Aimed at reducing landfill waste and increasing the length of product lifecycles, the ‘right-to-repair’ regulations will, for the moment at least be limited. As Elkins at IFS says, “the immediate impact on servitisation will be zero, as in a servitisation model, the suppliers are selling an outcome/service not a product, so they are responsible for the equipment upkeep not the customer/consumer.”

However, Dutta at ServiceMax points out that this could open up the market and actually help accelerate a shift to outcome-based models. He says that customers want to increasingly pick from a range of service providers based on the cost and speed of service and this could lead to a shift in mindset towards traditional product selling.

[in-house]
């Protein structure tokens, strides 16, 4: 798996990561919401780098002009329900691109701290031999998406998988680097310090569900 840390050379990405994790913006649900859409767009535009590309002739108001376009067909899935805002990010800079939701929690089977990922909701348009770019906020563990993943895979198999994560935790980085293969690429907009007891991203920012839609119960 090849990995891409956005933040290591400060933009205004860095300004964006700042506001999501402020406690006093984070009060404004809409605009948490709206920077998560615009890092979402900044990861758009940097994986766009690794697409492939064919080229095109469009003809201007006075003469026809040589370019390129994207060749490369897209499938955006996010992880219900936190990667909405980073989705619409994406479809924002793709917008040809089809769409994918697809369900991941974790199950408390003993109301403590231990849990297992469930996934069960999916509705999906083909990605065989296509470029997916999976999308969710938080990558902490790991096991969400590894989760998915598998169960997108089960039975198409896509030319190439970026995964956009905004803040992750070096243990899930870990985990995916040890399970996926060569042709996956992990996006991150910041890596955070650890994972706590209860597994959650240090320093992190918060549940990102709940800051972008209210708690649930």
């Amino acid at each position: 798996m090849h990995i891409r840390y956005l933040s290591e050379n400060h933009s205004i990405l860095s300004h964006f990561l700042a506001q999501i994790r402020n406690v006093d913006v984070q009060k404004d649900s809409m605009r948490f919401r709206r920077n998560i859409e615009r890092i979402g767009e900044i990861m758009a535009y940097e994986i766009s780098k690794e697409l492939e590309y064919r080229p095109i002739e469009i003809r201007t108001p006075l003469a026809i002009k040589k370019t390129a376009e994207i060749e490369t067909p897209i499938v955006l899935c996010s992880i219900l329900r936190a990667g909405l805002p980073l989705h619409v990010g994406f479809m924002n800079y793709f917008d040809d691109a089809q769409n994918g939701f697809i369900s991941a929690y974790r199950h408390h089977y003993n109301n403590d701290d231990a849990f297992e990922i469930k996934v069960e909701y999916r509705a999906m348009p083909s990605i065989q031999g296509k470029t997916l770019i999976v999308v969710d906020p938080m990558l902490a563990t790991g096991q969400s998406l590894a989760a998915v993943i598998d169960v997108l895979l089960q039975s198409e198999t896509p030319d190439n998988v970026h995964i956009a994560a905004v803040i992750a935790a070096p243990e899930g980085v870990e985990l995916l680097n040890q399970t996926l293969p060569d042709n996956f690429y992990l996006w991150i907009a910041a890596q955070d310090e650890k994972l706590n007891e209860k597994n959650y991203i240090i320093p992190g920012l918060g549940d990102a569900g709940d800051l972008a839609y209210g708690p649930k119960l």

“For the service provider, the move to an outcome-based model theoretically eliminates most of the competition as the delivery of outcomes could be contractually tied to the exclusive service relationship between the customer and the service provider,” says Dutta. “Any handling of the asset by non-approved parties would lead to a breach of agreement or penalties for the customer. In a way, the customer is now locked in with the service provider. Where it gets extremely interesting is the impact of these servitised models on the areas of self-service and remote-assisted support, areas that have seen a great deal of investment in the last year. Servitised models will also drive service organisations to formalise their network of ‘approved’ service partners to ensure the efficient delivery of outcomes.”